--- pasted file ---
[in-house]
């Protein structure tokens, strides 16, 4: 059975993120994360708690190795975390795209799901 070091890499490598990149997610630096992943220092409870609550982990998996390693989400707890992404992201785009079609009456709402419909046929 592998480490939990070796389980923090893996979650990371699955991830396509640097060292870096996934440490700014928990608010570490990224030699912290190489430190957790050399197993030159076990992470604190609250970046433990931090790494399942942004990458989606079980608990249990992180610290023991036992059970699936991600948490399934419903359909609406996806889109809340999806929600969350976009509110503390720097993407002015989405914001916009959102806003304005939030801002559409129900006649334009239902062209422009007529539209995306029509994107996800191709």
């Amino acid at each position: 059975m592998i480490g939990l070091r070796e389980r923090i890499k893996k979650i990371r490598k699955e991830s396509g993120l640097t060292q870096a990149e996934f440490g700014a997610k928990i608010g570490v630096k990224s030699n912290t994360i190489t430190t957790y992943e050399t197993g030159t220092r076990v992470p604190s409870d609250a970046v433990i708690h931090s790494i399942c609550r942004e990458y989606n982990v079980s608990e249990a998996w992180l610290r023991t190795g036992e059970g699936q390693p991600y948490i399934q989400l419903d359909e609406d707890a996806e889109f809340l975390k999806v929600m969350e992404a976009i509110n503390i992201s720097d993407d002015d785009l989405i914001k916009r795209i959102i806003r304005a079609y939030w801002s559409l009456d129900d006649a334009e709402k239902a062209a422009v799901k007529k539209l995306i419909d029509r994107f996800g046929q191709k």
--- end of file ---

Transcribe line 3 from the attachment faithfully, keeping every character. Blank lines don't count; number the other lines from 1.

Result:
């Amino acid at each position: 059975m592998i480490g939990l070091r070796e389980r923090i890499k893996k979650i990371r490598k699955e991830s396509g993120l640097t060292q870096a990149e996934f440490g700014a997610k928990i608010g570490v630096k990224s030699n912290t994360i190489t430190t957790y992943e050399t197993g030159t220092r076990v992470p604190s409870d609250a970046v433990i708690h931090s790494i399942c609550r942004e990458y989606n982990v079980s608990e249990a998996w992180l610290r023991t190795g036992e059970g699936q390693p991600y948490i399934q989400l419903d359909e609406d707890a996806e889109f809340l975390k999806v929600m969350e992404a976009i509110n503390i992201s720097d993407d002015d785009l989405i914001k916009r795209i959102i806003r304005a079609y939030w801002s559409l009456d129900d006649a334009e709402k239902a062209a422009v799901k007529k539209l995306i419909d029509r994107f996800g046929q191709k």